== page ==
Most of my followers have heard my profile a few times. So here it goes again. I’m a young woman, who stands 5’1 and works at a male dominated company within a very male dominated industry. There is no room for weakness at my company and I think that’s true for most corporate jobs. When I first started working in Corporate America I was so scared yet excited, but I knew I needed to work on a few personality traits. Confidence being #1. For most people, with experience comes confidence. However, how you carry yourself on a daily basis also exemplifies confidence. Here are five easy ways to be more confidence in the workplace.
1. Ask opened ended questions – Don’t paint yourself into a corner. Ask opened ended question to get more info and figure out how to respond. If you’re asking for advice from a mentor, re-frame your questions from “Do I have potential to be a manager?” to “What other skill sets do I need to have to be a manager at this company?” Do you see the difference in your confidence and tone when asking these questions?
2. Don’t always apologize – How often are we sorry when we say something? I’m going to go out on a limb and say 35%. I hear people apologize for everything, especially women. Today while you’re at work, keep a tally on how many times you or a colleague apologizes for things that don’t warrant an apology. Also, write down why they’re apologizing. It’s usually for something silly.
3. Less is more – When my friends ask me to proofread emails, thank you letters or texts there’s a reoccurring theme…over explaining. When you over explain or go into too much details, you lose your reader’s attention and confidence. It’s a slippery slope. Honestly, the less people know the better. For example, when you ask for a few days off work simply put, “I’m requesting next Monday and Tuesday off work. Thank you.” If they ask where you’re going, tell them, however it’s not necessary to go into details like this, “I’m flying to Vegas to meet my besties for a bachelorette party and I’ll be gone Monday and Tuesday”. TMI.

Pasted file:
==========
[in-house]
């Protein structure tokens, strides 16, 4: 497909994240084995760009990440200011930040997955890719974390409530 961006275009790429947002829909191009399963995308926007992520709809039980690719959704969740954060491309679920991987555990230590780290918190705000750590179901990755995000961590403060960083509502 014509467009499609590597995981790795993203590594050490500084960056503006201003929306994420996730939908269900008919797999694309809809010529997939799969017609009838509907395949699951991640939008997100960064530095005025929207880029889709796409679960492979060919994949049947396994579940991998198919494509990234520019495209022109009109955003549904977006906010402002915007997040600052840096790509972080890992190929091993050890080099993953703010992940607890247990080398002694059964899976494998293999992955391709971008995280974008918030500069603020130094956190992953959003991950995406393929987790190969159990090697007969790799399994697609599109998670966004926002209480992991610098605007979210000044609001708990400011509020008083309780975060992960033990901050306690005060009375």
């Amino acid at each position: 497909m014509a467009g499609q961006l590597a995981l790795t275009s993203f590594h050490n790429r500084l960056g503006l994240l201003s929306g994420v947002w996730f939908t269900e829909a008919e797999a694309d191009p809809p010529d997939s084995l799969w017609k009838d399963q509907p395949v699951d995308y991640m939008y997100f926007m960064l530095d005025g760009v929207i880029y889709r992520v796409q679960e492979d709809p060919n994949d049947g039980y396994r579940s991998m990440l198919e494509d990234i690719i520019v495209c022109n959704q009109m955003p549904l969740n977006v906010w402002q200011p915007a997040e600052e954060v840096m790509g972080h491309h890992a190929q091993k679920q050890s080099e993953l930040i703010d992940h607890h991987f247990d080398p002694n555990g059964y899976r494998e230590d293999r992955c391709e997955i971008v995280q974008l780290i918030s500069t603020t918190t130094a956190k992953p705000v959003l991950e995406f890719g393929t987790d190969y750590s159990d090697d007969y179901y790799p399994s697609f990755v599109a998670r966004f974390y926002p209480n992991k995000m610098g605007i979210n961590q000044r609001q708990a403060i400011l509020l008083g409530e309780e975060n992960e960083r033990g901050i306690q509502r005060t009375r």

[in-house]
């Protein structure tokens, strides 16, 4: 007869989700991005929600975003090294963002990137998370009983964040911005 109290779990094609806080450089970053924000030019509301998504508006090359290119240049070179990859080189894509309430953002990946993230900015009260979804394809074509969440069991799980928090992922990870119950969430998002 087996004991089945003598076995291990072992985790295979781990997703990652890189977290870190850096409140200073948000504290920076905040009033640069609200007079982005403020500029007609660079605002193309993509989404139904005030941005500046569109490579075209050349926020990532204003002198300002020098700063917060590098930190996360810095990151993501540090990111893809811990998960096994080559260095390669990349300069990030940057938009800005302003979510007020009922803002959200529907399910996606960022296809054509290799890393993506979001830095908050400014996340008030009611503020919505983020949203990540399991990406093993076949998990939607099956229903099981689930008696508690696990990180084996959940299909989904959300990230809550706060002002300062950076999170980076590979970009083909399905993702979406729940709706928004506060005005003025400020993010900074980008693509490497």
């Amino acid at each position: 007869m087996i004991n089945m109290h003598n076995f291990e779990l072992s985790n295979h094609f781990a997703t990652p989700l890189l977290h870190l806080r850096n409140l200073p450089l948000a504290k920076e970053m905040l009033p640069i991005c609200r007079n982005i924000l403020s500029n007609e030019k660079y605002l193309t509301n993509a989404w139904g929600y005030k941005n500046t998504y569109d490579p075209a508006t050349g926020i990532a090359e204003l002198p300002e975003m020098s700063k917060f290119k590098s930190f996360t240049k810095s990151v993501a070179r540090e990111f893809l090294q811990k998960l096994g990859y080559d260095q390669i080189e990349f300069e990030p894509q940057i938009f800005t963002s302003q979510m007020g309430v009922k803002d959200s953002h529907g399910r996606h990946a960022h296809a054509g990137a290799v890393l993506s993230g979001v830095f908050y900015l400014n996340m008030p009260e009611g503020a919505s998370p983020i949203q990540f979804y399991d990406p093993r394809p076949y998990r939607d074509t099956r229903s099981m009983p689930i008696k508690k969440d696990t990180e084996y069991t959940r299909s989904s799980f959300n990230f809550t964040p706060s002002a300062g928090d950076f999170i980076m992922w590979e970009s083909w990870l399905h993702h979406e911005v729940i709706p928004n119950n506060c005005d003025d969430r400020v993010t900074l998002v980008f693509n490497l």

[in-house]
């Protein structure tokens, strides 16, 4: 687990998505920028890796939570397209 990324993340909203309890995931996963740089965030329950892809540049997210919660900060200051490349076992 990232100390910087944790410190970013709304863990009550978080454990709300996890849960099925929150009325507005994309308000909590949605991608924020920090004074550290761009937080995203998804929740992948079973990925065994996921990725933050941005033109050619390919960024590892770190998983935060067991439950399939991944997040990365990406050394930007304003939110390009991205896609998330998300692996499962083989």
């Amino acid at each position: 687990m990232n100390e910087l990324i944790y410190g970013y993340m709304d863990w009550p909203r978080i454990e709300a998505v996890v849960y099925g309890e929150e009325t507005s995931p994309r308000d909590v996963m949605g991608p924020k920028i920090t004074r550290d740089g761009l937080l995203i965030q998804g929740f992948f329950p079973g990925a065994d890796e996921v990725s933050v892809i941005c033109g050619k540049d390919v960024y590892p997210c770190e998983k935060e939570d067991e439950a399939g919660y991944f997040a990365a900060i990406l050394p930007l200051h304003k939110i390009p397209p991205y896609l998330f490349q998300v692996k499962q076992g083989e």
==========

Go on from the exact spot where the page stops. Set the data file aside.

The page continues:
4. Don’t ask for permission, ask for forgiveness – This is the best piece of advice I got from my mentors. When you ask for permission, 9/10 times the answer is always “no” or you wouldn’t be asking. When I’m scheduling a meeting and I need to change locations, I don’t ask for everyone’s permission to change the location. You’re leaving too much room for opposition. Just do it! Ask for forgiveness later. “Hope you guys don’t mind, but we needed to changed the location of the meeting. Nothing else has changed other than the location.” That’s a take charge kind of person. Someone who rolls with the punches. People in higher positions want to work with someone who is tactful and agile. It’s a strength, not a weakness.
6. Take out the emotions – Always state the facts when you speak and write. Not only will you consolidate some of your thoughts, but you’ll always present a compelling reason for anyone to listen to you. When I entered the corporate world, I noticed that those in Director and VP roles always spoke with confidence and ALWAYS stated the facts. No emotions. Again, friends will ask me to look over emails and there are so many emotions involved in the communication. “I feel like it would be best to meet at 2pm, I think this will work better for everyone’s schedule”, but in reality what you’re trying to say is, “The best time to meet is at 2pm because this will give everyone enough time to prepare for the presentation.”